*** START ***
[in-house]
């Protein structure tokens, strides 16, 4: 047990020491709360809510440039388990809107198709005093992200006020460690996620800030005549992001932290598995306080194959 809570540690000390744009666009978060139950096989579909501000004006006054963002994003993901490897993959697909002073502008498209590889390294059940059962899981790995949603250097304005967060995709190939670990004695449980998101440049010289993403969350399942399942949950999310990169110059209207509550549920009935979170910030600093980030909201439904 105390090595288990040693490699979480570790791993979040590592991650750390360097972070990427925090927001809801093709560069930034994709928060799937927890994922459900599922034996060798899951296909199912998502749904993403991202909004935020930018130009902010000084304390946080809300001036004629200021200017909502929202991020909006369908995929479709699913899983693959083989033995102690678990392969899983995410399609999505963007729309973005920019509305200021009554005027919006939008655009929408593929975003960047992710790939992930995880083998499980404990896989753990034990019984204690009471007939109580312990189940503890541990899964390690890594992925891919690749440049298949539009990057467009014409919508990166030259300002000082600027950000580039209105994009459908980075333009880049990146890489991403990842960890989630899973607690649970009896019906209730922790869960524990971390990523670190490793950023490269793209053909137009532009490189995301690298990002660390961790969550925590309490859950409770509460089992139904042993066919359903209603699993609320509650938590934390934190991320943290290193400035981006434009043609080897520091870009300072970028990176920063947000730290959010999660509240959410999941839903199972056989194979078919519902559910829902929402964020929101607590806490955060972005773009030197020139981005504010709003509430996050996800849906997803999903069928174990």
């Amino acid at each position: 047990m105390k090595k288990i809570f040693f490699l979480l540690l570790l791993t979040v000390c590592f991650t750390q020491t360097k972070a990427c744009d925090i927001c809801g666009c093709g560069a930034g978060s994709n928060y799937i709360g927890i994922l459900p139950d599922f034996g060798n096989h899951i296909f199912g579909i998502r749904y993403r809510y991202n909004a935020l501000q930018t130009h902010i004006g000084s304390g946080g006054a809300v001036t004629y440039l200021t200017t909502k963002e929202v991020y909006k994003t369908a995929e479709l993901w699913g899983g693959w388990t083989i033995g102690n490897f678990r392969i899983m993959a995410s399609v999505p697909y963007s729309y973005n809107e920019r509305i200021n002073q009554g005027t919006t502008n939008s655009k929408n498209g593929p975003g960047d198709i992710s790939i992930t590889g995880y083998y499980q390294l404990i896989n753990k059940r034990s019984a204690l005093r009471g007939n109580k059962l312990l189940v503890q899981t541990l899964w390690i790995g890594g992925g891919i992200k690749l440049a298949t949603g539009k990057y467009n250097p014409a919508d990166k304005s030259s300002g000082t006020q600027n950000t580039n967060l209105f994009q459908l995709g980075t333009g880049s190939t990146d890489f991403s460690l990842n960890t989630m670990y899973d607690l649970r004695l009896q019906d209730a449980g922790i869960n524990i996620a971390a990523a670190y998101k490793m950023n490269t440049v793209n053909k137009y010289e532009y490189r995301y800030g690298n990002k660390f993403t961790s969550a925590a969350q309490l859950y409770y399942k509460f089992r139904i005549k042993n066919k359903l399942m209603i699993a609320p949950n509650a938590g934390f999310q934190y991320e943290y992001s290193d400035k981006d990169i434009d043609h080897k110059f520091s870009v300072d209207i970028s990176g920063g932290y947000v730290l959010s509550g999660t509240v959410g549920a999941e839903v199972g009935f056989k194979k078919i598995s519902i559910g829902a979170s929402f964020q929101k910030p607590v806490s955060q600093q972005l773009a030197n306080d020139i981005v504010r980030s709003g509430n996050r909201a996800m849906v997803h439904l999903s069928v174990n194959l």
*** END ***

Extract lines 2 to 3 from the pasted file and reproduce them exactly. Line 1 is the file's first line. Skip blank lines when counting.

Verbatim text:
């Protein structure tokens, strides 16, 4: 047990020491709360809510440039388990809107198709005093992200006020460690996620800030005549992001932290598995306080194959 809570540690000390744009666009978060139950096989579909501000004006006054963002994003993901490897993959697909002073502008498209590889390294059940059962899981790995949603250097304005967060995709190939670990004695449980998101440049010289993403969350399942399942949950999310990169110059209207509550549920009935979170910030600093980030909201439904 105390090595288990040693490699979480570790791993979040590592991650750390360097972070990427925090927001809801093709560069930034994709928060799937927890994922459900599922034996060798899951296909199912998502749904993403991202909004935020930018130009902010000084304390946080809300001036004629200021200017909502929202991020909006369908995929479709699913899983693959083989033995102690678990392969899983995410399609999505963007729309973005920019509305200021009554005027919006939008655009929408593929975003960047992710790939992930995880083998499980404990896989753990034990019984204690009471007939109580312990189940503890541990899964390690890594992925891919690749440049298949539009990057467009014409919508990166030259300002000082600027950000580039209105994009459908980075333009880049990146890489991403990842960890989630899973607690649970009896019906209730922790869960524990971390990523670190490793950023490269793209053909137009532009490189995301690298990002660390961790969550925590309490859950409770509460089992139904042993066919359903209603699993609320509650938590934390934190991320943290290193400035981006434009043609080897520091870009300072970028990176920063947000730290959010999660509240959410999941839903199972056989194979078919519902559910829902929402964020929101607590806490955060972005773009030197020139981005504010709003509430996050996800849906997803999903069928174990």
């Amino acid at each position: 047990m105390k090595k288990i809570f040693f490699l979480l540690l570790l791993t979040v000390c590592f991650t750390q020491t360097k972070a990427c744009d925090i927001c809801g666009c093709g560069a930034g978060s994709n928060y799937i709360g927890i994922l459900p139950d599922f034996g060798n096989h899951i296909f199912g579909i998502r749904y993403r809510y991202n909004a935020l501000q930018t130009h902010i004006g000084s304390g946080g006054a809300v001036t004629y440039l200021t200017t909502k963002e929202v991020y909006k994003t369908a995929e479709l993901w699913g899983g693959w388990t083989i033995g102690n490897f678990r392969i899983m993959a995410s399609v999505p697909y963007s729309y973005n809107e920019r509305i200021n002073q009554g005027t919006t502008n939008s655009k929408n498209g593929p975003g960047d198709i992710s790939i992930t590889g995880y083998y499980q390294l404990i896989n753990k059940r034990s019984a204690l005093r009471g007939n109580k059962l312990l189940v503890q899981t541990l899964w390690i790995g890594g992925g891919i992200k690749l440049a298949t949603g539009k990057y467009n250097p014409a919508d990166k304005s030259s300002g000082t006020q600027n950000t580039n967060l209105f994009q459908l995709g980075t333009g880049s190939t990146d890489f991403s460690l990842n960890t989630m670990y899973d607690l649970r004695l009896q019906d209730a449980g922790i869960n524990i996620a971390a990523a670190y998101k490793m950023n490269t440049v793209n053909k137009y010289e532009y490189r995301y800030g690298n990002k660390f993403t961790s969550a925590a969350q309490l859950y409770y399942k509460f089992r139904i005549k042993n066919k359903l399942m209603i699993a609320p949950n509650a938590g934390f999310q934190y991320e943290y992001s290193d400035k981006d990169i434009d043609h080897k110059f520091s870009v300072d209207i970028s990176g920063g932290y947000v730290l959010s509550g999660t509240v959410g549920a999941e839903v199972g009935f056989k194979k078919i598995s519902i559910g829902a979170s929402f964020q929101k910030p607590v806490s955060q600093q972005l773009a030197n306080d020139i981005v504010r980030s709003g509430n996050r909201a996800m849906v997803h439904l999903s069928v174990n194959l």